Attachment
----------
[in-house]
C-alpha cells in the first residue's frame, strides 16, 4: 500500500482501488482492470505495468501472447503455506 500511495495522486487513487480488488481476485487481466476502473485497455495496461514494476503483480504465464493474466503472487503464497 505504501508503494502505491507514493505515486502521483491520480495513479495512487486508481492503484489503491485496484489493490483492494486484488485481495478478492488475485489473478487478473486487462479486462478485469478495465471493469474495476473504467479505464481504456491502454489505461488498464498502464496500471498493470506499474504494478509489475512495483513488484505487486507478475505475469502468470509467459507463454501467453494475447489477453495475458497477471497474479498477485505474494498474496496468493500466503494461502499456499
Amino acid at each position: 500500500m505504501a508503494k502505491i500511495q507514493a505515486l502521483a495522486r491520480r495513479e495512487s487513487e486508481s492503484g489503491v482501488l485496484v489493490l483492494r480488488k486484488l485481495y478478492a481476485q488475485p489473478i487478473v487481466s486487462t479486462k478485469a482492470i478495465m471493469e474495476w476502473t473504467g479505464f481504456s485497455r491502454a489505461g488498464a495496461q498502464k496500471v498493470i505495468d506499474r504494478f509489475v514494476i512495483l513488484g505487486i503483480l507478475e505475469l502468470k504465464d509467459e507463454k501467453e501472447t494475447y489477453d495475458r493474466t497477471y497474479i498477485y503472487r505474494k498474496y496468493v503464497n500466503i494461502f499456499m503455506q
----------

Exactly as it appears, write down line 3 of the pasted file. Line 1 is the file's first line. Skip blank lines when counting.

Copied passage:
Amino acid at each position: 500500500m505504501a508503494k502505491i500511495q507514493a505515486l502521483a495522486r491520480r495513479e495512487s487513487e486508481s492503484g489503491v482501488l485496484v489493490l483492494r480488488k486484488l485481495y478478492a481476485q488475485p489473478i487478473v487481466s486487462t479486462k478485469a482492470i478495465m471493469e474495476w476502473t473504467g479505464f481504456s485497455r491502454a489505461g488498464a495496461q498502464k496500471v498493470i505495468d506499474r504494478f509489475v514494476i512495483l513488484g505487486i503483480l507478475e505475469l502468470k504465464d509467459e507463454k501467453e501472447t494475447y489477453d495475458r493474466t497477471y497474479i498477485y503472487r505474494k498474496y496468493v503464497n500466503i494461502f499456499m503455506q